Unit Testing Your Embedded Code Directly In STM32CubeIDE


In this tutorial we’ll learn about how to make native unit testing easy for your embedded STM32 projects. We’ll start with a default installation of STM32CubeIDE - ST’s Cube-flavored distribution of Eclipse, and by the end of this article, you can begin writing unit tests or performing Test Driven Development on your STM32 project code directly in STM32CubeIDE. In less than an hour, we will:

Benefits of Native Unit Testing For Embedded Systems

Why bother with unit testing on the development machine? Aren’t printf’s, debuggers, and on-target self-tests good enough?

The first advantage of native unit testing is speed. Cross-compilation is slower than native compilation, and flashing times increase as your codebase gets larger. Furthermore, in order to test a specific function you might need to manually bring the system into a particular state, set breakpoints, and examine outputs in the debugger. On an embedded system I worked on this build-flash-debug cycle could take between three and five minutes each time! Imagine realize you made a typo or a copy-paste mistake on the first line of the function and now you need to wait all over again.

Testing on target with the debugger is often not repeatable. It can be impractical to place the system in certain states, especially when dealing with edge-cases. With unit tests and loosely coupled code, you can craft isolated environments where you can initialize the system, inject specific inputs and review how the code reacts. You can inject rare or erroneous inputs that the real system may only seldom encounter. Every subsequent run will inject the same inputs and is not affected by any other tests.

Developing a system that can be tested on a native machine also improves your code by encouraging you to write in a loosely coupled and modular manner. In most cases, your unit testing won’t involve a full emulation of an RTOS or your microcontroller’s registers. This is a good thing - if the majority of your application code doesn’t rely on the specifics of those layers, you can more easily port the system to a new RTOS or microcontroller in the future.

The final benefit - it’s fun. It’s extremely satisfying to design code that snaps together like Lego, builds at twice the speed as the target compiler, and then runs hundreds of test cases in milliseconds. Having test cases reduces the anxiety of adding new features or refactoring, and the increased development speed reduces the anxiety of your looming deadlines.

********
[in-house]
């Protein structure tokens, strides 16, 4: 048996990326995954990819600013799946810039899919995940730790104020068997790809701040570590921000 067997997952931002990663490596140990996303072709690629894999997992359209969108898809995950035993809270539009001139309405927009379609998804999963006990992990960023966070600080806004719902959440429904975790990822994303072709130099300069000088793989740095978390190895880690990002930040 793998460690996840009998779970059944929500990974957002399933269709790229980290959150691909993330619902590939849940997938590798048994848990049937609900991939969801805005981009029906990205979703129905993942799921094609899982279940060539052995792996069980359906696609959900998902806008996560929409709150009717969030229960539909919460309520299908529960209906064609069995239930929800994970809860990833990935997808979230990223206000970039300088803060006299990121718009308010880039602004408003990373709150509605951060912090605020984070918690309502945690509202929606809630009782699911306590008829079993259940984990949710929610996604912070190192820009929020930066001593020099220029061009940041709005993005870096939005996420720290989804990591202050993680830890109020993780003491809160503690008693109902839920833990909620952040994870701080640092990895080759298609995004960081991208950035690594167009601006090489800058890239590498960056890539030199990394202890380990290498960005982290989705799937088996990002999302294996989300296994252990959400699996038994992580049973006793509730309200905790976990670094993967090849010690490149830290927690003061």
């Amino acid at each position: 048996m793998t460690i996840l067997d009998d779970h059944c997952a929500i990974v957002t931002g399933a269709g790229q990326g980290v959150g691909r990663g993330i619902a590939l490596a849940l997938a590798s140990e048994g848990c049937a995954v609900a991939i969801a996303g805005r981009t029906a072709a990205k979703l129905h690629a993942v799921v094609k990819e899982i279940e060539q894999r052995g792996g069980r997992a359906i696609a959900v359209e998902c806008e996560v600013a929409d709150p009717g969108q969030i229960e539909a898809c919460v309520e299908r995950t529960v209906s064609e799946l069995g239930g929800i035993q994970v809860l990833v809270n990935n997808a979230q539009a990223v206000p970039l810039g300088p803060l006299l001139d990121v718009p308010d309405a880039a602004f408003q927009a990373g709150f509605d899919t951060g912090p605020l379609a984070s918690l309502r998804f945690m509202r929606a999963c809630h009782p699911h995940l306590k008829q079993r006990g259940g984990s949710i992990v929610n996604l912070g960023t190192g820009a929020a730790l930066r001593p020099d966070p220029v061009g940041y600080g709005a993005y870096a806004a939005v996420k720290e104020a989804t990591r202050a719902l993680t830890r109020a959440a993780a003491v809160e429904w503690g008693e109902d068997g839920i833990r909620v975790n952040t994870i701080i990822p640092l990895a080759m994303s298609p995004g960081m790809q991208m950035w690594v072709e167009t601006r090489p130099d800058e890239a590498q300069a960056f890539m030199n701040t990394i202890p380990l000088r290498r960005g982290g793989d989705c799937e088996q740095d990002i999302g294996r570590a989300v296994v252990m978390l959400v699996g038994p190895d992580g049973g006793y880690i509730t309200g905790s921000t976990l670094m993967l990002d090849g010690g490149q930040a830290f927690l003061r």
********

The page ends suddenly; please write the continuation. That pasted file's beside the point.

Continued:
Guide To Setting Up Native Unit Testing With STM32CubeIDE

This guide assumes you are working on Windows, and have STM32CubeIDE installed. If not, you can download it from ST’s website at https://www.st.com/en/development-tools/stm32cubeide.html.

Setting Up The Local Compiler

The easiest way to add a local unit testing configuration to an STM32 project is to create a native C/C++ project and use it as a template to create a build configuration in the STM32 project. We will use MSYS2’s package manager to download and install the MinGW64 C/C++ toolchain and GoogleTest libraries. If you already have a native C/C++ development environment installed, you can skip this section and download the GoogleTest library manually from your native toolchain’s repository.

Download and install MSYS2 from https://www.msys2.org/. When installed run the MSYS2 shell (if it doesn’t open after installation, you can find it by searching “MSYS2 MSYS” in the Start Menu). Run the command pacman -Syu , which will start the first of two stages required to bring the package manager up to date. Allow the package manager to install the packages. Between stages, the terminal window will prompt you to close and manually reopen the terminal by clicking on the MSYS2 MSYS start menu or desktop icon. Complete the setup by running pacman -Syu a second time and accepting the package download when prompted.

Once MSYS2 is fully updated, you can begin installing the required development packages. Run the following command to install basic unix-like commands, the MinGW compiler and the GoogleTest libraries.

pacman -S base-devel mingw-w64-x86_64-toolchain mingw-w64-x86_64-gtest

Other packages and libraries you want can be installed later and will be made automatically available to the compiler.

Creating the Donor Project

Open STM32CubeIDE into a new or existing workspace.